26 April 2012

Book Review: The Monument

Title: The Monument
Author: Gary Paulsen
Publisher/Year: Yearling / 1993
Source/Format: Shelves / Print
Date Finished: 28 March 2012
Book # 18

Buy | Borrow | Accept | Avoid

The Short and Sweet of It
Mick Strum has been commissioned to design a memorial for a small Kansas town, but in order to do so, he roams the town, drawing people, places, and animals to figure out what sort of memorial will work for everyone. In the process, he teaches a young girl, Rocky, how to be an artist, and he teaches the town to look at themselves honestly.

A Bit of a Ramble
My description is a bit disingenuous; it sounds like Mick is the protagonist when in fact it is Rocky readers follow and cheer for. I do feel, however, that any description must focus on Mick as he is the locus of change for everyone. It is his introduction to the town which shifts Rocky's entire perception. He shows her how to look beyond the surface, to capture the essence of the object or person being drawn, and how in so doing, an artist can get at the truth.

I think that whole idea - the capturing of an intangible truth - is what appealed to me when I read this as a kid. It's such an esoteric and Deep concept, and my teenage soul resonated with that possibility. While I still feel that deep tug inside for stories like this, I'm a bit more practical and a bit less beatnik these days.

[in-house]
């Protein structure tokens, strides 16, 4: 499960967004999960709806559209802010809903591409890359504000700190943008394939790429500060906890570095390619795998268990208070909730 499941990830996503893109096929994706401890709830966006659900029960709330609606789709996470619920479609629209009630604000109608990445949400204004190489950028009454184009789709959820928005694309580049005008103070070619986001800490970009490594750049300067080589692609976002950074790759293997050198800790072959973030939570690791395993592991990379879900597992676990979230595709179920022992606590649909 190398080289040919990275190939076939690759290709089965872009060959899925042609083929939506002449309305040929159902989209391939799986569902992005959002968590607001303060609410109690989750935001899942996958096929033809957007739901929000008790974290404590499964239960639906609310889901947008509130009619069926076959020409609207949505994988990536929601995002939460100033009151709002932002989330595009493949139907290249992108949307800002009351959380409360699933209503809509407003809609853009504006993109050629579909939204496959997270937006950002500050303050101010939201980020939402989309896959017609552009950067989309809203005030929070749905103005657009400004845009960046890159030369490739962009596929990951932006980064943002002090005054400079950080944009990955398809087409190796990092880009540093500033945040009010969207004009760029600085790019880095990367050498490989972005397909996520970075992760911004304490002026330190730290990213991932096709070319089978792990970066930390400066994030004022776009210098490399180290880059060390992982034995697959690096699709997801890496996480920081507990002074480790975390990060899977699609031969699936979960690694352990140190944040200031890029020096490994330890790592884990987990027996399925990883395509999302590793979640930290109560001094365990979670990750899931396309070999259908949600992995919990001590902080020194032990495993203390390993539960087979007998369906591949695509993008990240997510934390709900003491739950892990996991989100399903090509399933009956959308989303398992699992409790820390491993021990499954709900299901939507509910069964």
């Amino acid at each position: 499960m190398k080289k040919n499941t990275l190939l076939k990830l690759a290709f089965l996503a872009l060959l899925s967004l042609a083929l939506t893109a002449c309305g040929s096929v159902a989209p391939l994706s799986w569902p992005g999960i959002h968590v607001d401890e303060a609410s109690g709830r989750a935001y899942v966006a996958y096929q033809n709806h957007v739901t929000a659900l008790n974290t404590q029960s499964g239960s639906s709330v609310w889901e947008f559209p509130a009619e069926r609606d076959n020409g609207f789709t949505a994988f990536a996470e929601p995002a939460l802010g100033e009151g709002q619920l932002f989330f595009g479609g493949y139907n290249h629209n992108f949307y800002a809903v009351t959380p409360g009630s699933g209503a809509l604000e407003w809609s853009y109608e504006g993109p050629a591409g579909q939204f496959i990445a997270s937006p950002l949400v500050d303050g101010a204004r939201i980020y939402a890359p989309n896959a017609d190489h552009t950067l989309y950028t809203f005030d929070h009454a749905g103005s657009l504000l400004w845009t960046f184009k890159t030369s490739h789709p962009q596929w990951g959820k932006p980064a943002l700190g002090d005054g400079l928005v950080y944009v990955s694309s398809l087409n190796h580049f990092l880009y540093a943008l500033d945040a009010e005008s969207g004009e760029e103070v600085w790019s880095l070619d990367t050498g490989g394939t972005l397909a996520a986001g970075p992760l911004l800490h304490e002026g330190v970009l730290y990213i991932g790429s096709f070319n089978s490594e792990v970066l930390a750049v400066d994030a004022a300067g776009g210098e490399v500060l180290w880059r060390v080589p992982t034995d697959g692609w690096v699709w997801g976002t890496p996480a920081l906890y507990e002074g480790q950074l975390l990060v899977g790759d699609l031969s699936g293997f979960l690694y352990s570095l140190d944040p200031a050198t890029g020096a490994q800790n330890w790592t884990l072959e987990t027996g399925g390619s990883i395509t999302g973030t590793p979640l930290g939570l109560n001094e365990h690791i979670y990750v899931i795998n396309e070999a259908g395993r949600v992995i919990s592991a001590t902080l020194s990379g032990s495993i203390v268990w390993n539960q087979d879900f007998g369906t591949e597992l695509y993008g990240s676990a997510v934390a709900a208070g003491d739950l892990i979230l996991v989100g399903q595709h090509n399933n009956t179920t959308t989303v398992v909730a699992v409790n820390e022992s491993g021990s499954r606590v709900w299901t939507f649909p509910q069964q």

The story, however, still pulls me in. It's such a short, sweet ride, and I highly recommend reading this one.

This counts for my
GOAL #1: Read Books I Own


  1. I'm pretty impressed that a book this introspective captured your imagination as a kid! And there I was reading V.C. Andrews! Ha!

  2. I also was a reader of V.C. Andrews and books with titles like "Obsession", so I clearly wasn't the typical YA reader. I like the sound of this of this one, and I think it sounds like a wonderful little read to stick in between denser things. Very nice review today. You have intrigued me with this book!

  3. I really like Gary Paulsen and one of these days intend to get to all of his!

  4. This was one of my favorite books when I was about 12 or 13. I think I was drawn to it for the same reason you were - "the capturing of an intangible truth." I also secretly wished I could be that kind of an artist. I haven't read this in years; I wonder what I would think of it now?

  5. I was just talking to people about Gary Paulsen earlier this week when reminiscing about childhood. What is it about grade school that makes teachers ONLY assign students to read books that center around death-defying adventure, dying pets or the Holocaust?...


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